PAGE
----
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Why 95% of Americans are wrong about poverty

Ryan Denison is the Senior Fellow for Theology at Denison Forum, where he contributes writing and research to many of the ministry’s productions.

He is in the final stages of earning his PhD in church history at BH Carroll Theological Institute after having earned his MDiv at Truett Seminary. Ryan has also taught at BH Carroll and Dallas Baptist University.

He and his wife, Candice, live in East Texas and have two children.

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A businessman walks past a homeless man lying on a bench in Tokyo (Credit: Reuters/Yuriko Nakao)

In a recent article for the New York Times, Nicholas Kristof examined the media’s propensity to focus on stories about war, scandal, and disaster to the neglect of more positive news. He wrote in particular about the coverage, or lack thereof, for the decline in poverty, illiteracy, and disease around the world. To demonstrate his point, he cites a recent survey that “found that two-thirds of Americans believed that the proportion of the world population living in extreme poverty has almost doubled over the last 20 years. Another 29 percent believed that the proportion had remained roughly the same.” As he goes on to explain, “That’s 95 percent of Americans—who are utterly wrong.”

Despite the fact that news agencies often spend far more time covering stories of starving children and disease-rampaged cultures, extreme poverty (those earning less than $1.95 per day) around the world has fallen from 35% in 1993 to 14% in 2011. The World Bank projects that figure to fall to 9.6% by the end of this year.

Kristof continues by telling how 80% of girls in developing countries complete elementary school, up from roughly 50% in the 1980’s. Moreover, the death toll among children before the age of 5 has dropped by more than half since 1990. In part because parents know their children are more likely to survive, the birth rate in developing countries has dropped as well making it easier to support one’s family on what is still often a marginal, though not impoverished, income.  

Does all of that surprise you? It did me. And while the problem is not solved—16,000 children still die each day from preventable or treatable causes according to UNICEF—real progress has been made. As Steven Radelet, a development economist who teaches at Georgetown University, noted, “We live at a time of the greatest development progress among the global poor in the history of the world. . . The next two decades can be even better and can become the greatest era of progress for the world’s poor in human history.” World Bank President Jim Yong Kim echoed those sentiments when he stated that “We are the first generation in human history that can end extreme poverty.”

My point today is not to disparage the media or speak ill of those who have dedicated their lives to helping the general public become more informed. After all, news agencies focus on the negative because that is what the ratings tell them we most want to see. Rather, I’d like to discuss the power of hope and the need to work together in order to make a real difference in this world.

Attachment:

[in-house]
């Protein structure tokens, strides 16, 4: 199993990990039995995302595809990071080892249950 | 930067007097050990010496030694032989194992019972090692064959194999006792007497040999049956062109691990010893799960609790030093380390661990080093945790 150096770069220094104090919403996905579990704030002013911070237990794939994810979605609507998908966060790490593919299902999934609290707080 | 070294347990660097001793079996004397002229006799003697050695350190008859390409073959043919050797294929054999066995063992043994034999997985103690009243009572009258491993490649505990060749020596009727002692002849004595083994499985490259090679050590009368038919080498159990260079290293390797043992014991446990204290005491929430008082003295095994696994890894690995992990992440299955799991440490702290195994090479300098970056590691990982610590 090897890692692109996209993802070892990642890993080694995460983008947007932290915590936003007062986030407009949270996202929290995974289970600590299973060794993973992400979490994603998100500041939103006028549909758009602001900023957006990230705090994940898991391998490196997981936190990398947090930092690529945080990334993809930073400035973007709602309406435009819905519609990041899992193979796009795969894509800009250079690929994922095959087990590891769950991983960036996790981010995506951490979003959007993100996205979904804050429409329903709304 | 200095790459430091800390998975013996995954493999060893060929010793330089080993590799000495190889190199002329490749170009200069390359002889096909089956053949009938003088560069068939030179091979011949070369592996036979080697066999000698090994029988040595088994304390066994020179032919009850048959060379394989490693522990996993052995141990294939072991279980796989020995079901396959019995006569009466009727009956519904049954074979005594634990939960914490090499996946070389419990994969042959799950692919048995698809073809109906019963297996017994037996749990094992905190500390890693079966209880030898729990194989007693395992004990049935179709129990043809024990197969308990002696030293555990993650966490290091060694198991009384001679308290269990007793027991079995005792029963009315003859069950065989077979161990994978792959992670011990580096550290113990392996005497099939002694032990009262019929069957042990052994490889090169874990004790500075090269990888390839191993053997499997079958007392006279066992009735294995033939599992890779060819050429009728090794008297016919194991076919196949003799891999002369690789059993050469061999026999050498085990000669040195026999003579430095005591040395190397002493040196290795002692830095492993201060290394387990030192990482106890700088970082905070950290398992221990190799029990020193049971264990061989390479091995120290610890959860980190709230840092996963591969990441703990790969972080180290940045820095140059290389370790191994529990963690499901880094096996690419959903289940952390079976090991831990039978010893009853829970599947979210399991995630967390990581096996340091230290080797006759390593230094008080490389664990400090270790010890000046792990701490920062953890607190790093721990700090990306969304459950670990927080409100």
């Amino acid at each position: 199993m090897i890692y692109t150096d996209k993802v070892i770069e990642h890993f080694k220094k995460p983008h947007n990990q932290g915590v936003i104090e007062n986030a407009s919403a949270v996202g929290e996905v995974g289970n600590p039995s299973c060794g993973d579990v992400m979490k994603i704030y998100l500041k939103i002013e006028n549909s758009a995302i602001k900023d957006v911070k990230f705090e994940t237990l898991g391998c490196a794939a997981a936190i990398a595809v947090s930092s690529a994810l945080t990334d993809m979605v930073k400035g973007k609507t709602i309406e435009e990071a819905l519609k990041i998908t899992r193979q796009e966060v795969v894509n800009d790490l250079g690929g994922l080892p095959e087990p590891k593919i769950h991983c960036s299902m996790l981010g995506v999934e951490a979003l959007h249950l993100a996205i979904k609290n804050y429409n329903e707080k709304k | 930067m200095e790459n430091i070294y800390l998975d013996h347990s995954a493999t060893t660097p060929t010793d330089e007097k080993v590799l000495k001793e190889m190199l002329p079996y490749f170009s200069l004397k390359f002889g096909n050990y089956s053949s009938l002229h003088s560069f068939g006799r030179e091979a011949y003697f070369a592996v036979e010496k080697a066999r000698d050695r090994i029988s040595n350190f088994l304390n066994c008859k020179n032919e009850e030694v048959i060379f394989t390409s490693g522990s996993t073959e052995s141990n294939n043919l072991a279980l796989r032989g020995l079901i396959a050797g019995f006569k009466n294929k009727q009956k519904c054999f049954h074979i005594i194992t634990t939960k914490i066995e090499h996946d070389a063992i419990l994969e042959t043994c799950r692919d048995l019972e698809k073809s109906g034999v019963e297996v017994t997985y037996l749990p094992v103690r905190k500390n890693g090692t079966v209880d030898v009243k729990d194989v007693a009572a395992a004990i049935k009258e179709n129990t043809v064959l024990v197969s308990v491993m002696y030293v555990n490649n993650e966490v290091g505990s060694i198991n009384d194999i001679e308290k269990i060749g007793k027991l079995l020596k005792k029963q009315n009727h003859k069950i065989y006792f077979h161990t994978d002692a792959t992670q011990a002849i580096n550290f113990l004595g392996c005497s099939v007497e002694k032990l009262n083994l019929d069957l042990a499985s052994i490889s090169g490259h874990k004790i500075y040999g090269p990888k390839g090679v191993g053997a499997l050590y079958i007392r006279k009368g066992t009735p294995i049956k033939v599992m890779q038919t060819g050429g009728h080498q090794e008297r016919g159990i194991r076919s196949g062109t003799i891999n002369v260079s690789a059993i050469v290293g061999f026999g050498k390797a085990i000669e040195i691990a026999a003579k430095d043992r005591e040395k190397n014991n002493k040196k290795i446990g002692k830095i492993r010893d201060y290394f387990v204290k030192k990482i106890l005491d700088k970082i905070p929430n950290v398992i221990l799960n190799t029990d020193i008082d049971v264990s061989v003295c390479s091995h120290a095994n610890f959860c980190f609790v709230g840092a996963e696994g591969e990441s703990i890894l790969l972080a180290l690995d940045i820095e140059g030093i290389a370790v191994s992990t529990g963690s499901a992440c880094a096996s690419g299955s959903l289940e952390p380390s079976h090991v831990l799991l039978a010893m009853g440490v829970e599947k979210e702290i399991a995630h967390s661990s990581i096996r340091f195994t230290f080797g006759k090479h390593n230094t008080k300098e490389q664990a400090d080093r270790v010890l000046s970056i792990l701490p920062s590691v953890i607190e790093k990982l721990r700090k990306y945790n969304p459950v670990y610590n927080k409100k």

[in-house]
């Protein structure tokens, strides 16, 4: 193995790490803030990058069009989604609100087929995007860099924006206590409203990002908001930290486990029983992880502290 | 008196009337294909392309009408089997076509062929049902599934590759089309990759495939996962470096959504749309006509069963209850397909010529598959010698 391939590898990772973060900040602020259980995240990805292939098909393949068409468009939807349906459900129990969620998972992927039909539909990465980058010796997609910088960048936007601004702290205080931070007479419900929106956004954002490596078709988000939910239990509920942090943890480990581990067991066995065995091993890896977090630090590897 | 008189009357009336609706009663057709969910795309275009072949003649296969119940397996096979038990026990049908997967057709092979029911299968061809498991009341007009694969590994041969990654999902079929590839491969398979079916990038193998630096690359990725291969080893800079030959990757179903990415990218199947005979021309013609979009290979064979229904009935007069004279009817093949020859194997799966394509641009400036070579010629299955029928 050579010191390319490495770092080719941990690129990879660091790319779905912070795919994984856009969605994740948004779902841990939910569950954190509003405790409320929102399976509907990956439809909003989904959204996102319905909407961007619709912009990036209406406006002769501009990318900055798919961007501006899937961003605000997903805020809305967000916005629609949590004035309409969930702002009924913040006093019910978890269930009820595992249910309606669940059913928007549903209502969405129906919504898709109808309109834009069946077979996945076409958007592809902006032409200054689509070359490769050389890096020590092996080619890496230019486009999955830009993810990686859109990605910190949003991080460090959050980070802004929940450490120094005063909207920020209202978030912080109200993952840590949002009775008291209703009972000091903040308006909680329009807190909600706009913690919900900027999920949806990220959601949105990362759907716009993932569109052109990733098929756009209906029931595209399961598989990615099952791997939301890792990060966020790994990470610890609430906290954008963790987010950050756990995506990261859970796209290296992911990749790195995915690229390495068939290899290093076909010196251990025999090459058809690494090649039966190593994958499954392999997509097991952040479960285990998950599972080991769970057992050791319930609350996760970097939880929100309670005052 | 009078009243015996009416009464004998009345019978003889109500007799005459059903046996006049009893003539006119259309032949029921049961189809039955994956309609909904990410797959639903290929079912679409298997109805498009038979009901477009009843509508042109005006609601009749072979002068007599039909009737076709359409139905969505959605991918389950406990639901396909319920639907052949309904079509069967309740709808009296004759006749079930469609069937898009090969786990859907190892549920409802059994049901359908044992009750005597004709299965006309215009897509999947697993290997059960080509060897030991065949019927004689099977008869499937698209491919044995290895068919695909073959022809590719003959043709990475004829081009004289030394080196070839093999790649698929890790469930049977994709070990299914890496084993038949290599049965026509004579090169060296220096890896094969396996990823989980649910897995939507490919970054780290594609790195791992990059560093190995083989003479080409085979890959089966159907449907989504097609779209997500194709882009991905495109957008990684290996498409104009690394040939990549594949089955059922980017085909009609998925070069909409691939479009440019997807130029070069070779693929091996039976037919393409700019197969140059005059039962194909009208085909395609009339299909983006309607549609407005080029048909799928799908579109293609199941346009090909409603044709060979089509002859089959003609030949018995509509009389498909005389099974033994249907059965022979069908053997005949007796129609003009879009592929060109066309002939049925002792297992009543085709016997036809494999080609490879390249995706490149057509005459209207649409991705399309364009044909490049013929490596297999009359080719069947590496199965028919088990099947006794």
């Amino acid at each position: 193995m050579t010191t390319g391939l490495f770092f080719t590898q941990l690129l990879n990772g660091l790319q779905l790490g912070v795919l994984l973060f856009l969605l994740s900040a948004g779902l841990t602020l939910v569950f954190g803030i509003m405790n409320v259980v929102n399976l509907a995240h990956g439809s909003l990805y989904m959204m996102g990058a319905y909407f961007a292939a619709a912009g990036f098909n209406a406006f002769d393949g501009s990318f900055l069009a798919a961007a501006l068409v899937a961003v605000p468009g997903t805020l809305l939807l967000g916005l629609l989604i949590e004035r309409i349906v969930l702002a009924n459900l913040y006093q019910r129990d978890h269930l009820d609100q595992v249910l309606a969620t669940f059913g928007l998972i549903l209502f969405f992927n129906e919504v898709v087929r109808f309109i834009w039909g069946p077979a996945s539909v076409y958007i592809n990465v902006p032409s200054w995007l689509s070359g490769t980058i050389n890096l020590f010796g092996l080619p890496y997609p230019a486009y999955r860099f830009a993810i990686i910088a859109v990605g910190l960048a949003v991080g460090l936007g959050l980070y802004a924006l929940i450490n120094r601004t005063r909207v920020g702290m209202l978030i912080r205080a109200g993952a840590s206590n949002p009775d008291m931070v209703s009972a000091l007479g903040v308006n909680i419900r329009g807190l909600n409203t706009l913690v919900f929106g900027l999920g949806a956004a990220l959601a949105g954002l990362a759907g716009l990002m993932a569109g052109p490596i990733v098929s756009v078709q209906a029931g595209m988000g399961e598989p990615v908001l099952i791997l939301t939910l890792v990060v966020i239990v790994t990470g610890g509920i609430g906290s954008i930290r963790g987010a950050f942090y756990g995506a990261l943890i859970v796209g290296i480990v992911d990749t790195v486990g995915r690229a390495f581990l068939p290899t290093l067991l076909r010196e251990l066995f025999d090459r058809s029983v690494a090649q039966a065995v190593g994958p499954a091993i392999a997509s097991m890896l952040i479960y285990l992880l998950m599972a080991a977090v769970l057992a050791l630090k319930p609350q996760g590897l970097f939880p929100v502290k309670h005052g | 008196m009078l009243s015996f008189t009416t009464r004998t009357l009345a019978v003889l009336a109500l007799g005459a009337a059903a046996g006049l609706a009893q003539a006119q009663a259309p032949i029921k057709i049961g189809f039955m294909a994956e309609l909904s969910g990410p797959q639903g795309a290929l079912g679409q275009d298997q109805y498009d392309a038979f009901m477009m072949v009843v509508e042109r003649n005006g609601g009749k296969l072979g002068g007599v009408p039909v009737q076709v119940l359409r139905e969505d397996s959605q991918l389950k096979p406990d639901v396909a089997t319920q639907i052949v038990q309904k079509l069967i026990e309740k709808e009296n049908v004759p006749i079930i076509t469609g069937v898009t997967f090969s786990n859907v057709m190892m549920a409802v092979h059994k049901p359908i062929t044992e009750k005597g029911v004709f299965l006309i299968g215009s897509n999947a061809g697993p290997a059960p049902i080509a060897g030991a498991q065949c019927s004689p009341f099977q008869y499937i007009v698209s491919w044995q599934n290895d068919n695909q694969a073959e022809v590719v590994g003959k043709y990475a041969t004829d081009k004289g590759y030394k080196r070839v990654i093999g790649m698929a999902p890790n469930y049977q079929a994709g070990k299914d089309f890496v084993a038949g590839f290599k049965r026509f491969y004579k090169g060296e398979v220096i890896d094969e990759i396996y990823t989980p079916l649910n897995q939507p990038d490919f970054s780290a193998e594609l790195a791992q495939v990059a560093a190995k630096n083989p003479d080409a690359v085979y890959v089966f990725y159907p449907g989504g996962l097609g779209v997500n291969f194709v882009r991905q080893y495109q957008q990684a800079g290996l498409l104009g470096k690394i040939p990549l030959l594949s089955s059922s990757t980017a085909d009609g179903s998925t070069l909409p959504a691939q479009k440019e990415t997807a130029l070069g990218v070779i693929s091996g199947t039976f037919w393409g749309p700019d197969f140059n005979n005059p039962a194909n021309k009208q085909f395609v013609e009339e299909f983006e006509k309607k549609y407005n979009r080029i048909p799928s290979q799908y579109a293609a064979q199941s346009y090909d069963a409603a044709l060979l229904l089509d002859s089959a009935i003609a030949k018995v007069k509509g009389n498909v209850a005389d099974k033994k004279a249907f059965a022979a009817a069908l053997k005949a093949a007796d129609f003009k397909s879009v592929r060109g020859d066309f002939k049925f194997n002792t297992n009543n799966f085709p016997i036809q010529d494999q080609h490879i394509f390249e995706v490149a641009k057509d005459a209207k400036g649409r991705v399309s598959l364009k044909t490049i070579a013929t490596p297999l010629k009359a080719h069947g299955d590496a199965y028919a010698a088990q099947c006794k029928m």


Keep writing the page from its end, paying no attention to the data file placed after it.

One of the main reasons that extreme poverty around the world has declined so much in recent years is that people believed it could happen. They had hope that their efforts could make a real impact on the problem and have done just that as a result. I must confess that far too often I look at problems like global poverty or disease with a sense of hopeless defeat. It’s the idea that the issue is too big and I’m too small.

And you know what, that’s true. I can’t solve global poverty, but I can be part of the solution. And, in the end, that’s all that we have to do. Whether it’s poverty, disease, or any other problem that plagues our world, the solution will never be found in the efforts of individuals but rather in the work of people that join together to address the issue. That is the truth of God’s word, and history has shown it to be the most effective strategy for bringing about real and lasting change. As the author of Ecclesiastes explained, “Two are better than one, because they have a good reward for their toil. For if they fall, one will lift up his fellow. But woe to him who is alone when he falls and has not another to lift him up…a threefold cord is not quickly broken” (Ecclesiastes 4:9-10, 12).

God has called all Christians to be his hands and feet to the world around us. However, he calls us to do that as part of the body of Christ, working together with others to accomplish his will. So whether it’s addressing issues in your city or on the other side of the world, do not attempt to do it alone. God has not equipped you for that because that was never his plan. Rather, pray and ask the Lord what role he would have you play in working alongside others that have been given a similar calling. We can do far more for the kingdom when we work with others than we can by ourselves. Who is God calling you to work with today?